Colours swirl in the remote region of Connemara. It feels as if the landscapes have been painted, with thick brushstrokes adding oil paints onto the canvas. Stark mountain pinnacles shimmer a silvery-grey, purple grasslands dance with enchantment, while heathland mingles with forest, and it’s hard to find an angle that doesn’t look like a fairytale. Connemara is the peninsula of Western Galway and offers a windswept expanse of nature in the west of Ireland.
Connemara National Park is where the best-signposted hiking trails can be found, with the four routes up Diamond Hill tailored to visitors of different ages. The park’s Visitor Centre is located next to Letterfrack, which is one of the small handfuls of villages dotted across Connemara. Another path weaves along the cliffy coastline, sometimes rising high above the crashing Atlantic Ocean waves, then descending onto remote beaches. The region’s cultivated fields are separated by cute dry stone walls and are mostly considered public land, which can be crossed by hikers.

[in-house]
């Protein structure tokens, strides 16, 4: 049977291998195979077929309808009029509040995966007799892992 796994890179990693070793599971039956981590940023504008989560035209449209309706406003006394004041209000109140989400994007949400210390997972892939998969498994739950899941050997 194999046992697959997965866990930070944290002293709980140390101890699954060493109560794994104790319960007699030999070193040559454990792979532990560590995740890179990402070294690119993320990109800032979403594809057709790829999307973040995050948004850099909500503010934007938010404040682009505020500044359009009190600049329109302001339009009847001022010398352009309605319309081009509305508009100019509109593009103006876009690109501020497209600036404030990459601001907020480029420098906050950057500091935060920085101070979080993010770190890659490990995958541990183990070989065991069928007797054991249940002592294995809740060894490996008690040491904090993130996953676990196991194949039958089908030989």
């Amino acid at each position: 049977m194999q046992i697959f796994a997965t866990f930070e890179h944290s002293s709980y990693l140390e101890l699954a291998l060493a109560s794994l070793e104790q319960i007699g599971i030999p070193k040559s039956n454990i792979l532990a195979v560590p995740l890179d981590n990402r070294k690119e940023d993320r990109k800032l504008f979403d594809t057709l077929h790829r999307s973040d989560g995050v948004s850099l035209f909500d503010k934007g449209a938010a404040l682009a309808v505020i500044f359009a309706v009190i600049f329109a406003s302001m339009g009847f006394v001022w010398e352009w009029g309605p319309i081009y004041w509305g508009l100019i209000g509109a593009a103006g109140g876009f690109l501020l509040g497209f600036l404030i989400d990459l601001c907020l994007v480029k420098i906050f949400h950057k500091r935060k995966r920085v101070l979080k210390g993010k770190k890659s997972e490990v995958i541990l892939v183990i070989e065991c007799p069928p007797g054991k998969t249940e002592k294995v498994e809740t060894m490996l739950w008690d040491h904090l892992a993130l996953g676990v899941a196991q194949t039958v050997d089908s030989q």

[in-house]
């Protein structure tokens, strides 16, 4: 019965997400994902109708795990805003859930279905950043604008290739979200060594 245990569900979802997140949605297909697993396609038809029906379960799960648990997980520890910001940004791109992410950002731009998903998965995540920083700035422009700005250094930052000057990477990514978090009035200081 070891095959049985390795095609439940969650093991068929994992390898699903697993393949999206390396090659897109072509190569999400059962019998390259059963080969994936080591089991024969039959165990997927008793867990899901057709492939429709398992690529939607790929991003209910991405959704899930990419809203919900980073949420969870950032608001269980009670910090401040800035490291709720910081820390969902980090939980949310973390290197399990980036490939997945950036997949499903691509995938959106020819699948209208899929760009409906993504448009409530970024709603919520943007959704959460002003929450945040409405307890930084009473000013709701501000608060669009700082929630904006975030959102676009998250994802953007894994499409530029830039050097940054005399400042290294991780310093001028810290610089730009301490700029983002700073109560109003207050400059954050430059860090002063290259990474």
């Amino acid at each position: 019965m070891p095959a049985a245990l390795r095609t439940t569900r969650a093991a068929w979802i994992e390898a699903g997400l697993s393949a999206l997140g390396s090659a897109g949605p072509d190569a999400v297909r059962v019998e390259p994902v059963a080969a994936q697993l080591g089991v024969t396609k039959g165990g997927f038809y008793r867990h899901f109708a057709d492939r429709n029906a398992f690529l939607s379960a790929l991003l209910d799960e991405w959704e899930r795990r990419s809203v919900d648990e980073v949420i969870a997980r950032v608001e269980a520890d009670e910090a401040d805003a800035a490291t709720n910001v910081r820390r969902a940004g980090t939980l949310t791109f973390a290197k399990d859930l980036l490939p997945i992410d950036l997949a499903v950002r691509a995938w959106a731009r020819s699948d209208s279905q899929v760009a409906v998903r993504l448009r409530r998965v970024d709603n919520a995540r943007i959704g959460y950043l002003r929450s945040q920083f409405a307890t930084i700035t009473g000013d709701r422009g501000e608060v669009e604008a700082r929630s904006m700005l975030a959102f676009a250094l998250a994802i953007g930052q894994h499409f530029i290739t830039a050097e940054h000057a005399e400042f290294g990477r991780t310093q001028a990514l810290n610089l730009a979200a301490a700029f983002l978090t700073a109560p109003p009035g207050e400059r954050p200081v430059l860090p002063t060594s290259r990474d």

Connemara is a place to discover on two feet, or perhaps on a mountain bike. It’s also a peninsula for a romantic summer drive, where each settlement has little more than a single pub and store. Most visitors start their journey in the city of Galway, to the east of the peninsula. Shannon International Airport serves this whole area and is a two-hour drive from the national park. Connemara is also the gateway to the Aran Islands in Galway Bay, and visitors can take a ferry or light aircraft across the water.
History is proudly protected in this part of Ireland and most of the locals speak Irish Gaelic as their native language. The old heritage can also be seen at Kylemore Abbey, a remote and photogenic castle that also has a walled garden and various woodland trails.